In 2023, the console that has been available since November 2020 (and has become more expensive since then) could undergo a significant hardware overhaul.
The PlayStation 5 has already undergone at least two minimal hardware revisions (both of which we’ve written about). Still, externally, you wouldn’t notice that the internal fan size has changed, for example. We’d have to think of a more considerable change than that if we’re to believe Tom Henderson, who spoke on Insider-Gaming about the possibility of a genuinely new PlayStation 5 model being planned by Sony (who needs to get their reputation back on track, because even though they justify the €50 price increase on the PlayStation 5 on the grounds of inflation, they haven’t had the guts to push the price of the console up in America).
According to Henderson, the new version of the PlayStation 5 will be called ‘D chassis’ internally, and the three previous models will have the first three letters of the English alphabet (A, B, C). So far, so straightforward. But Henderson highlighted what could be a big difference: the Blu-ray drive will reportedly be detachable, which could simplify Sony’s manufacturing process, as there are currently two SKUs (versions) of the PlayStation 5, as the PlayStation 5 Digital Edition does not come with an optical drive, while the PlayStation 5 Standard Edition does. Supposedly, this new version would replace the two models that are (not?) available in stores.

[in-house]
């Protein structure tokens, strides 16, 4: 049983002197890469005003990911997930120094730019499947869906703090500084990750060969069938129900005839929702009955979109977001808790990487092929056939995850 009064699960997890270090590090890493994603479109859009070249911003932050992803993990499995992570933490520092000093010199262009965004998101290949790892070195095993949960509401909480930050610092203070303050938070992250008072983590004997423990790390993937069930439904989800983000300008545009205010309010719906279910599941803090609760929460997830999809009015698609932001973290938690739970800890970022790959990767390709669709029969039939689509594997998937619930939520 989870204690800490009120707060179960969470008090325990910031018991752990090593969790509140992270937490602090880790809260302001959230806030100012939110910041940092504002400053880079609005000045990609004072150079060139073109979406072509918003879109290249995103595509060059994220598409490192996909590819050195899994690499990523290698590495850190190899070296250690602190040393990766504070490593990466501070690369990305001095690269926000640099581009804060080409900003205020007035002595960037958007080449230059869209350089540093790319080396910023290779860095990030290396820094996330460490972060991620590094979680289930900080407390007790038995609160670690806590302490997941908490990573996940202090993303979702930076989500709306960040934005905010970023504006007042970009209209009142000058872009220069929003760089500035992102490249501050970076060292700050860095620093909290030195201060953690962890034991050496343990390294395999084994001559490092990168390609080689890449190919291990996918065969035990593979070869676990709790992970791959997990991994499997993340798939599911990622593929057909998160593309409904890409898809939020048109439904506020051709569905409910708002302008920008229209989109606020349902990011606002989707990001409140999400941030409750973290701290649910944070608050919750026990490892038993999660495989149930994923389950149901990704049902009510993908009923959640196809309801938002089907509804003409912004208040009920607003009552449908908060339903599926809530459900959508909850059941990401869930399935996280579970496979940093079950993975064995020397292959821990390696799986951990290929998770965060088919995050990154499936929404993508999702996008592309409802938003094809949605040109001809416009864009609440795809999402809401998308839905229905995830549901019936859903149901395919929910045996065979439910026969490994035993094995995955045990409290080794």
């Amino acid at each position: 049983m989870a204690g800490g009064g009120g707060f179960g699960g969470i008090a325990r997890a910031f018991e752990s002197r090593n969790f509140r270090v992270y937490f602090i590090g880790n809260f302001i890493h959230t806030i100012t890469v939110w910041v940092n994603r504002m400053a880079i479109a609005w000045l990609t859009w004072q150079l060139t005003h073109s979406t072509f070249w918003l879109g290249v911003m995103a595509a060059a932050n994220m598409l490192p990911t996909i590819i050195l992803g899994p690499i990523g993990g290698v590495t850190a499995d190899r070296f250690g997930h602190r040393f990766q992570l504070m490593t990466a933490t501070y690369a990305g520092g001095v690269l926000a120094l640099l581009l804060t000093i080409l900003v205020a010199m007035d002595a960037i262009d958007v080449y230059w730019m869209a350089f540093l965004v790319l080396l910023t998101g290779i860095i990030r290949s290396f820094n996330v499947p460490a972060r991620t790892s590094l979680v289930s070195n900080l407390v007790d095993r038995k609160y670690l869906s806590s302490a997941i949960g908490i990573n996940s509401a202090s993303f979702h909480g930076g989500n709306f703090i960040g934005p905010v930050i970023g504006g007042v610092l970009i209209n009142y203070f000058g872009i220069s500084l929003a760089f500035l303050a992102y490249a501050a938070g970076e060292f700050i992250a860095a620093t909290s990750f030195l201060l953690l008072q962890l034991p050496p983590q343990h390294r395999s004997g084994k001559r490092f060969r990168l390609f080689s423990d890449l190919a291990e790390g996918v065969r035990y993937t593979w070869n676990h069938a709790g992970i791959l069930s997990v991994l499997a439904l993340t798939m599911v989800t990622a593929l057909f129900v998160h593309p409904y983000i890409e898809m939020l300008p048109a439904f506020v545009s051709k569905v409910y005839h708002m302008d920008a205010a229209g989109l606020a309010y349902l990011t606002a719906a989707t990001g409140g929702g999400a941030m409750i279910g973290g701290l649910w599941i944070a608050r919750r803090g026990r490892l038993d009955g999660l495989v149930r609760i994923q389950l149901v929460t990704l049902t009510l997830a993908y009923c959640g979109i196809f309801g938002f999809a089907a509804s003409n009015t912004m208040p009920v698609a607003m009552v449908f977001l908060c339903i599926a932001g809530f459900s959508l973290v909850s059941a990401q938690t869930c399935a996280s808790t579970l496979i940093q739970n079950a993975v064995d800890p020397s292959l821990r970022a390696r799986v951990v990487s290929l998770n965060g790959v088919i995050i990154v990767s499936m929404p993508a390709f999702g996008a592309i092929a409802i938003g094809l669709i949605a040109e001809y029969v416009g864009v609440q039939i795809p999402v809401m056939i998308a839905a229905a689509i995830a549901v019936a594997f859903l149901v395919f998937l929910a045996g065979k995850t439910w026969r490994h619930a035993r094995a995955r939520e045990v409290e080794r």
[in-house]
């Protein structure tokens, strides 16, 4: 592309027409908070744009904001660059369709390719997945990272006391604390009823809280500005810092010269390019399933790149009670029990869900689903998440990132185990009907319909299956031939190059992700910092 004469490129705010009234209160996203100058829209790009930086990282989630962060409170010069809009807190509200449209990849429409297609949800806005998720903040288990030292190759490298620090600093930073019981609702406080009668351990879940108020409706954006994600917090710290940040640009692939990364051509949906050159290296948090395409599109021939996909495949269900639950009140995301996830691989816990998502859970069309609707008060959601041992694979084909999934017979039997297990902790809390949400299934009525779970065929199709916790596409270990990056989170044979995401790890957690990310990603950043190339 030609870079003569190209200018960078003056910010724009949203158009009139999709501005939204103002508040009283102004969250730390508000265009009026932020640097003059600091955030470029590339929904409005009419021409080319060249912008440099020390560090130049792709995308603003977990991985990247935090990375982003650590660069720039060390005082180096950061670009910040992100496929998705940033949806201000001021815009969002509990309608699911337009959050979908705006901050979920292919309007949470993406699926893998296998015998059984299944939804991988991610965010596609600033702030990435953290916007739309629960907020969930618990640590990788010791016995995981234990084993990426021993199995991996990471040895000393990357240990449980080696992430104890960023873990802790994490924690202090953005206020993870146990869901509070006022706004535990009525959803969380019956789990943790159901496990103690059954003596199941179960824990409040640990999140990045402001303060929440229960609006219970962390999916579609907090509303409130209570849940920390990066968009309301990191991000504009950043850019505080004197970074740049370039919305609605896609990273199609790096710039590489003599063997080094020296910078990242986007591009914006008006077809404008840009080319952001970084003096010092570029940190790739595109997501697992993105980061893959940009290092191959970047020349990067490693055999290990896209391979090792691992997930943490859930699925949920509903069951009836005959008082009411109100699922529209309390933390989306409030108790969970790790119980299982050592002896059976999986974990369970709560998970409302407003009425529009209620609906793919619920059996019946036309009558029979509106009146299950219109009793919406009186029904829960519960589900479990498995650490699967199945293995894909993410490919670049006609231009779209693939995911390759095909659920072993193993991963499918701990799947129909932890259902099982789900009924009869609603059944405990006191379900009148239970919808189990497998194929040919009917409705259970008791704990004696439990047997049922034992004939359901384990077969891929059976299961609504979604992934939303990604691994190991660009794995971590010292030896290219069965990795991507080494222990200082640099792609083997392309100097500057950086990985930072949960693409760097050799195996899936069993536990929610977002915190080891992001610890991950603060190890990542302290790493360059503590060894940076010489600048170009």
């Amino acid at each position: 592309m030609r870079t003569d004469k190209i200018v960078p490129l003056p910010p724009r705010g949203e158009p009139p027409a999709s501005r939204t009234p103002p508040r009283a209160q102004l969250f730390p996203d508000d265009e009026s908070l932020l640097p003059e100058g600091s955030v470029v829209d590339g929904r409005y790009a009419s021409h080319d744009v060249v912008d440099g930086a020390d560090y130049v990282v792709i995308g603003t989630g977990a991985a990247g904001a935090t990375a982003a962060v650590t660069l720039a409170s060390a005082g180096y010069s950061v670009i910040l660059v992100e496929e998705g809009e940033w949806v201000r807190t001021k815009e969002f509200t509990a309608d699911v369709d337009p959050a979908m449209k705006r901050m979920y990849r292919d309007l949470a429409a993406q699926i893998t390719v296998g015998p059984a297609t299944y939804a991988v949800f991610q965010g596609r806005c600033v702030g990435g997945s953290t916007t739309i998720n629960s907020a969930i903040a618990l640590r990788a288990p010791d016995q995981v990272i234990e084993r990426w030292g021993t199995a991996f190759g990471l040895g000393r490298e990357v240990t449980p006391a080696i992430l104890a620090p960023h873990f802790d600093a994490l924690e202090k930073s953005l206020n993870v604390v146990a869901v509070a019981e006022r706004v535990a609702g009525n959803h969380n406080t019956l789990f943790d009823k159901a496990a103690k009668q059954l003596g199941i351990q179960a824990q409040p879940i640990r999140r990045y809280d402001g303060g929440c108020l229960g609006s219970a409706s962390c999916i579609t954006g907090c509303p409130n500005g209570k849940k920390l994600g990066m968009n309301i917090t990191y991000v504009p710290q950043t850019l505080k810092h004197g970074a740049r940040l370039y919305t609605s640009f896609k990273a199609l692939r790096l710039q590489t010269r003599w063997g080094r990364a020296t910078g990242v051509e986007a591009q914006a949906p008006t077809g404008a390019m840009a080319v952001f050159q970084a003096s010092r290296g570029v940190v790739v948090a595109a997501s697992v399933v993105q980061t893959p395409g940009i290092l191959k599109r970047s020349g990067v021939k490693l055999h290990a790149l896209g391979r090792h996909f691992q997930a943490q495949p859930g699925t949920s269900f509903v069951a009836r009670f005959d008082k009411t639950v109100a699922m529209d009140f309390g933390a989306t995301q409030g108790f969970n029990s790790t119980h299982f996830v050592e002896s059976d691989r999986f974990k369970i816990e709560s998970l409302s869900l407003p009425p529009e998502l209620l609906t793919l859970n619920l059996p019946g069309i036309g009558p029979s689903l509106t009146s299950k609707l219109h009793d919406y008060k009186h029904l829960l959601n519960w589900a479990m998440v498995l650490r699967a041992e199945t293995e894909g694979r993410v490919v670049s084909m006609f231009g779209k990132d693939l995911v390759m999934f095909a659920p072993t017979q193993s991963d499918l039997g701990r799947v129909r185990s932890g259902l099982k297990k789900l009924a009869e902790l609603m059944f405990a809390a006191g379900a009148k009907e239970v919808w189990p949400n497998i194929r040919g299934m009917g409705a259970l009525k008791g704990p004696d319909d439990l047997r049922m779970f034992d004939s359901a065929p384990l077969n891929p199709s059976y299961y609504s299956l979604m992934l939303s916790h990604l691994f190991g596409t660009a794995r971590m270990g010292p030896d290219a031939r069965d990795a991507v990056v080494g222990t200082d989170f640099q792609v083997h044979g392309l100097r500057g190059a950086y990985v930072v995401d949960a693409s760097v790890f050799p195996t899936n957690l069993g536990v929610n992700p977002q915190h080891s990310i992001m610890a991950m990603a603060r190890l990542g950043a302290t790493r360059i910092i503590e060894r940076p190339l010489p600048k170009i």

The detachable Blu-ray drive would connect via the USB-C port on the back of the console, and it would not detract from the aesthetics of the new PlayStation 5. There will be bundles that include the drive, and it will also be available to buy separately, so gamers can choose to rely on the PlayStation Store, or gamers who are thrifty with second-hand games may prefer to invest in an optical drive.
Henderson says this new PlayStation 5 model could launch in around a year, in September 2023. It is not official, but it is understandable what the plan is: it would allow Sony to produce the single-model console more cheaply, and there would be fewer logistical mishaps; for example, the HD DVD drive was a similar experiment with the Xbox 360, and Microsoft failed with it. Is it a good idea?